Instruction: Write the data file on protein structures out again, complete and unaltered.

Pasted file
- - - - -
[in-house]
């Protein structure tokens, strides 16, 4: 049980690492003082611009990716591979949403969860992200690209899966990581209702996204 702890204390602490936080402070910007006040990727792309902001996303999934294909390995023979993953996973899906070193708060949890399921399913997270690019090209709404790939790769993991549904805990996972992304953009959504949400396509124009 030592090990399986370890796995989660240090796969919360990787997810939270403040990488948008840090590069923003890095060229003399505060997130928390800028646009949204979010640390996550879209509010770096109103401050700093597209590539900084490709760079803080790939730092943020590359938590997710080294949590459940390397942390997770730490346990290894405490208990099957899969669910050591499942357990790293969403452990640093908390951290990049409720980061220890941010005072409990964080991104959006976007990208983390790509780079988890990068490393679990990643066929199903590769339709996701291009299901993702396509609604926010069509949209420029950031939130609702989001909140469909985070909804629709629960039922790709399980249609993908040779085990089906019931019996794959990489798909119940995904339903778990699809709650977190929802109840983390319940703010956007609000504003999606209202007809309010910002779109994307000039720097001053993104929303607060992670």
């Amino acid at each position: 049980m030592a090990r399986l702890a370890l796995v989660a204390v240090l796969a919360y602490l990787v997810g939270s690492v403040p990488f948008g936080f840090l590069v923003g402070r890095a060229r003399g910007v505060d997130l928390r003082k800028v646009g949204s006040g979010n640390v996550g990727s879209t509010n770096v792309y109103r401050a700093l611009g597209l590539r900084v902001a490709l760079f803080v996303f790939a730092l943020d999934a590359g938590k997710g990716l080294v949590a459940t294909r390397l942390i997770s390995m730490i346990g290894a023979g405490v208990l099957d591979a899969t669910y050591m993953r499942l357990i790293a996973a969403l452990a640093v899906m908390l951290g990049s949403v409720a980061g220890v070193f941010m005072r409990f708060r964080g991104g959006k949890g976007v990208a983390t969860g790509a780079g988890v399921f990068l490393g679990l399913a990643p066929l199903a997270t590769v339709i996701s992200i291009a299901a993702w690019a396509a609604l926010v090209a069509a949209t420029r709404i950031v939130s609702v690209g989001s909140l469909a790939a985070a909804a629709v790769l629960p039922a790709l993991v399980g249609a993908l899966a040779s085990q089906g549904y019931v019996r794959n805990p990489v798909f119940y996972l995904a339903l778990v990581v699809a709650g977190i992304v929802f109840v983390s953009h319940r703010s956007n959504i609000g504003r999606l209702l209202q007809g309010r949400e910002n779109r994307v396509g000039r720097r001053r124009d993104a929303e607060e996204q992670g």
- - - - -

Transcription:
[in-house]
């Protein structure tokens, strides 16, 4: 049980690492003082611009990716591979949403969860992200690209899966990581209702996204 702890204390602490936080402070910007006040990727792309902001996303999934294909390995023979993953996973899906070193708060949890399921399913997270690019090209709404790939790769993991549904805990996972992304953009959504949400396509124009 030592090990399986370890796995989660240090796969919360990787997810939270403040990488948008840090590069923003890095060229003399505060997130928390800028646009949204979010640390996550879209509010770096109103401050700093597209590539900084490709760079803080790939730092943020590359938590997710080294949590459940390397942390997770730490346990290894405490208990099957899969669910050591499942357990790293969403452990640093908390951290990049409720980061220890941010005072409990964080991104959006976007990208983390790509780079988890990068490393679990990643066929199903590769339709996701291009299901993702396509609604926010069509949209420029950031939130609702989001909140469909985070909804629709629960039922790709399980249609993908040779085990089906019931019996794959990489798909119940995904339903778990699809709650977190929802109840983390319940703010956007609000504003999606209202007809309010910002779109994307000039720097001053993104929303607060992670």
């Amino acid at each position: 049980m030592a090990r399986l702890a370890l796995v989660a204390v240090l796969a919360y602490l990787v997810g939270s690492v403040p990488f948008g936080f840090l590069v923003g402070r890095a060229r003399g910007v505060d997130l928390r003082k800028v646009g949204s006040g979010n640390v996550g990727s879209t509010n770096v792309y109103r401050a700093l611009g597209l590539r900084v902001a490709l760079f803080v996303f790939a730092l943020d999934a590359g938590k997710g990716l080294v949590a459940t294909r390397l942390i997770s390995m730490i346990g290894a023979g405490v208990l099957d591979a899969t669910y050591m993953r499942l357990i790293a996973a969403l452990a640093v899906m908390l951290g990049s949403v409720a980061g220890v070193f941010m005072r409990f708060r964080g991104g959006k949890g976007v990208a983390t969860g790509a780079g988890v399921f990068l490393g679990l399913a990643p066929l199903a997270t590769v339709i996701s992200i291009a299901a993702w690019a396509a609604l926010v090209a069509a949209t420029r709404i950031v939130s609702v690209g989001s909140l469909a790939a985070a909804a629709v790769l629960p039922a790709l993991v399980g249609a993908l899966a040779s085990q089906g549904y019931v019996r794959n805990p990489v798909f119940y996972l995904a339903l778990v990581v699809a709650g977190i992304v929802f109840v983390s953009h319940r703010s956007n959504i609000g504003r999606l209702l209202q007809g309010r949400e910002n779109r994307v396509g000039r720097r001053r124009d993104a929303e607060e996204q992670g």